A Future of Zeroes and Ones

If you wandered up to Rats 9 in the Belgo Building in the last week, you may have noticed eerie white walls and a hypnotic, giant, floating clitoris.

Nearby are two speakers emitting glitchy drones and slow undulating vibrations. While perhaps an unusual sight, this is not an isolated project.

Christina Goestl’s Clitonics, an installation based on the sometimes alien internal discourses between the self and the body, is one of dozens of pieces displayed at the HTMlles festival.

Founded in 1997 to highlight women in web art, this year marks the eleventh HTMlles—a two-week period of queer and feminist web-based and multimedia art, panels, performance, and discussion revolving around the theme of “Zer0 Future.”

The Link caught up with Jenny Lin, an artist in HTMlles whose installation_ Replay: A Memory Game_, an interactive, non-linear Flash game based on memories from an accident, is located on the ground floor of the Studio XX building.

Lin described one of the panels she attended, titled Afro to the Future: Paving Pathways to Liberation.

“The panel was composed of artists, musicians, academics and a scientist,” Lin said.

“[Afrofuturism is] a philosophy and movement centered around identity within the African diaspora with connections to sci-fi and magical-realism. Sun Ra started saying things like, ‘I’m not from Earth, I’m from Saturn’[…] It was the idea of flipping systems of oppression to be empowering and taking back the idea of the alien.”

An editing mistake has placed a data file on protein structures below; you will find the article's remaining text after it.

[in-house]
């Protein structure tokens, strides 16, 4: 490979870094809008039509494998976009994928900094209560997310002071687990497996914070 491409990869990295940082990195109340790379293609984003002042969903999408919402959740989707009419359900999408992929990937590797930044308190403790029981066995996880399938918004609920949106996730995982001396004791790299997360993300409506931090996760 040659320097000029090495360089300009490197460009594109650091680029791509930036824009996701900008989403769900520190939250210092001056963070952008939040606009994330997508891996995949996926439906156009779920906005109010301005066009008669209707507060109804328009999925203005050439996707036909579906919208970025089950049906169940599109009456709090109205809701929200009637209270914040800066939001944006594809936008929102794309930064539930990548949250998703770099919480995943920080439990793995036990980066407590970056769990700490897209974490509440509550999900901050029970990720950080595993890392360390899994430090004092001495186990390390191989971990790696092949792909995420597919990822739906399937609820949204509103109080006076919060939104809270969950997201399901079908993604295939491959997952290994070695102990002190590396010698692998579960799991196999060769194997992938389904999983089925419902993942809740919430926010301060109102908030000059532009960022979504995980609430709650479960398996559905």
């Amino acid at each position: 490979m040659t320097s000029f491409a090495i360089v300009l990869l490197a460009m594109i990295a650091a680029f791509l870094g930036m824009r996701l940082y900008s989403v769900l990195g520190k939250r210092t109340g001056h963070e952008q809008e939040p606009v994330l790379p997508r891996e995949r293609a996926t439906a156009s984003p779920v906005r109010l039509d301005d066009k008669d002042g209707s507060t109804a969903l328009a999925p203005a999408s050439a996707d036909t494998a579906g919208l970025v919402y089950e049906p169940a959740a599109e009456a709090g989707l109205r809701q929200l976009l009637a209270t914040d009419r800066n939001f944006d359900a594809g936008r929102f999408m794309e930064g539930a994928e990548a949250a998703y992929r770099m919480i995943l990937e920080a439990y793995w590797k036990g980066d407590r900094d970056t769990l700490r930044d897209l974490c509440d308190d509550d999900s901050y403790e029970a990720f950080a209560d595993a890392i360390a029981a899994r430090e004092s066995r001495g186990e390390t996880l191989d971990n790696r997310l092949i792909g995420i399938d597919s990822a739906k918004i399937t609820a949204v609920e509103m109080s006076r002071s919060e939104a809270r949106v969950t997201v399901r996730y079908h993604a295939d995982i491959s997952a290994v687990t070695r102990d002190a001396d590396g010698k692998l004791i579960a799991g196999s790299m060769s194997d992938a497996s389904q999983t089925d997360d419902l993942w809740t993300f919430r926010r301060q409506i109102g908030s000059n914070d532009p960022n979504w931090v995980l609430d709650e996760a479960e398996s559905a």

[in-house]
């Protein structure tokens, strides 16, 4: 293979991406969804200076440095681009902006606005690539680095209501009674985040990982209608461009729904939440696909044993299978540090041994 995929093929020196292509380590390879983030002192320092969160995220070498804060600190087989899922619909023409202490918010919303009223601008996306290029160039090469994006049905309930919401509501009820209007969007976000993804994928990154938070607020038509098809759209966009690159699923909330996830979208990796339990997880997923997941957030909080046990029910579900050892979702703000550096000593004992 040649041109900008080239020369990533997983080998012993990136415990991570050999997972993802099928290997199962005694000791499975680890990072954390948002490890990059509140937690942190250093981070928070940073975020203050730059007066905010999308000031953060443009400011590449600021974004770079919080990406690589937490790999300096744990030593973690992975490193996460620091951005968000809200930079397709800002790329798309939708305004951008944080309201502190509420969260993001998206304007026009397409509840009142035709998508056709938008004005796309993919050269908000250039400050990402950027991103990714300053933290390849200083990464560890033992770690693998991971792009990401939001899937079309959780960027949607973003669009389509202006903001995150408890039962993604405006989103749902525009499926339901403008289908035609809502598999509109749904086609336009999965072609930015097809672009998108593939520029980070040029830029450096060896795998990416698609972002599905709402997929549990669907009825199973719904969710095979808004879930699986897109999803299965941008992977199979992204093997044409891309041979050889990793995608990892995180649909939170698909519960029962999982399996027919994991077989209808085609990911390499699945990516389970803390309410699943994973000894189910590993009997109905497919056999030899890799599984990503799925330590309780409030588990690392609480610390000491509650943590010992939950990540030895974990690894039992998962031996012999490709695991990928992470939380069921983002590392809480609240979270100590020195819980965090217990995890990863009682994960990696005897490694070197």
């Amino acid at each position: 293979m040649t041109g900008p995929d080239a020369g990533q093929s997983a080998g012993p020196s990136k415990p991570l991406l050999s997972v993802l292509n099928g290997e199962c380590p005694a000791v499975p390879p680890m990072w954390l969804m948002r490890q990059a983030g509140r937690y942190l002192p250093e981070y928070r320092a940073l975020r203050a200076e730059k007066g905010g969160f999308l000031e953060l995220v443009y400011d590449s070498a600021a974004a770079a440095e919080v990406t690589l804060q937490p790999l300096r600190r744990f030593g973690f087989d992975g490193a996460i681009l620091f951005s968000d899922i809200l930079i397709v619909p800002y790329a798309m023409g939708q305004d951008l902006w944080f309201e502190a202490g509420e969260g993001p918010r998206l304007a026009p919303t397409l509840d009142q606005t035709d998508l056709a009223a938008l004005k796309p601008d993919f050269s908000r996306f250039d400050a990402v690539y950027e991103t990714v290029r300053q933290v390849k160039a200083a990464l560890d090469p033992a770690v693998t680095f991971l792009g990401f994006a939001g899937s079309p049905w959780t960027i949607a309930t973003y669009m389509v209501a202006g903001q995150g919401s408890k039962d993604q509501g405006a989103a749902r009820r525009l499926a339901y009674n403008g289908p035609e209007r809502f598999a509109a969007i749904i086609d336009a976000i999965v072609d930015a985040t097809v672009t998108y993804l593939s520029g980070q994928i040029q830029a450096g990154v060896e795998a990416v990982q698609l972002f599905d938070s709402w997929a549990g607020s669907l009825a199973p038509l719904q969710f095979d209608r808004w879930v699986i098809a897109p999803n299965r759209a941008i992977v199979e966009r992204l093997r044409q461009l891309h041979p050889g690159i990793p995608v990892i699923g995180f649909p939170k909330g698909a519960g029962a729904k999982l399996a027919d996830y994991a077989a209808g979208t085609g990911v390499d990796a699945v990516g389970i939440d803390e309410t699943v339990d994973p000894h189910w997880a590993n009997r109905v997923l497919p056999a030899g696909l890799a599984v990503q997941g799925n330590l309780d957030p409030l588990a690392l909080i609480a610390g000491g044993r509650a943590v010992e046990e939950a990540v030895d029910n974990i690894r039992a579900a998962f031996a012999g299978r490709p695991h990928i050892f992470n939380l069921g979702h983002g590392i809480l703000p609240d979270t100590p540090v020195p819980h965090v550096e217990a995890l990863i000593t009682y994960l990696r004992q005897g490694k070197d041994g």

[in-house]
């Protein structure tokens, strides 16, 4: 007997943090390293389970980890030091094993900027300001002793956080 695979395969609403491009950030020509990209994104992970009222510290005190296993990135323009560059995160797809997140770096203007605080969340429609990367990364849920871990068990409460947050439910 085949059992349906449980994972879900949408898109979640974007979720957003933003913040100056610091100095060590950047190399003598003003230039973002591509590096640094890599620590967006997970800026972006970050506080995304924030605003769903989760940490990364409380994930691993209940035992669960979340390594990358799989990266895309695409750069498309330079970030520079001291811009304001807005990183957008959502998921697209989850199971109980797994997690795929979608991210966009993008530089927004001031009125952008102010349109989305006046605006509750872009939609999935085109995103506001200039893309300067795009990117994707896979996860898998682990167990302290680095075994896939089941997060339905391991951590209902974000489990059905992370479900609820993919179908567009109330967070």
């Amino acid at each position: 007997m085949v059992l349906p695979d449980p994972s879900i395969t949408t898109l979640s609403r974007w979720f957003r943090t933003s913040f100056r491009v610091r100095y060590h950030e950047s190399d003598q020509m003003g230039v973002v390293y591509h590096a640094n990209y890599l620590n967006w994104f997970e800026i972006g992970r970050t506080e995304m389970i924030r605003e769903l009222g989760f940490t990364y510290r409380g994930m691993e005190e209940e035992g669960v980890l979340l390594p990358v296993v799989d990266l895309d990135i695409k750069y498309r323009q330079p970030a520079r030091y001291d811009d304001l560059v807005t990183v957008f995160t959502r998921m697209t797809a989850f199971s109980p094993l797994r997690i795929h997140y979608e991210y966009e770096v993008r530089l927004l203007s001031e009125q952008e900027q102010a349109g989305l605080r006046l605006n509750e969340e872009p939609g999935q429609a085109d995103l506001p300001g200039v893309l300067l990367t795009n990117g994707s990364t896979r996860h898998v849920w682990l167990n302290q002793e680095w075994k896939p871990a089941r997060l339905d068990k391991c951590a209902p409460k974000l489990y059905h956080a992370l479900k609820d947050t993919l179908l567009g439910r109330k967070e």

Other shows in this space include Future Visions, a video piece by Angela Gabereau and Coral Short which randomly shuffles 83 tarot cards which then link to various video projects, a metaphor for our lack of control of our digital futures.

Also occupying the space is an installation by Valérie d. Walker and Bobbi L. Kozinuk of the schematics for a voice recorder that turns stories into usable energy source.

Those far from Montreal—or who are already bunkering down for the impending winter of our collective discontent—are not out of luck.

Most of the computer-based work also exists online, including a web-based exhibit available for your clicking pleasure, chock-full of early 2000s flash glitter GIFs and pussy content.

Based out of Studio XX, this year HTMlles is working with other artist-run centers in Montreal to put on an extensive calendar of events.

Figuring out where to go can sometimes feel like herding cats: what was an exhibit yesterday is now a performance art piece and tomorrow might be a panel, all in the same space.

Even the artists are a little perplexed about some of the events.

“[For] the closing performance at Rats 9, Raphaële Frigon will be doing a performance inserting diamonds into her skin,” said Lin. “I’m not sure if its true of if its a metaphor or something…”

HTMlles 11 runs from Nov. 7 to Nov. 15.

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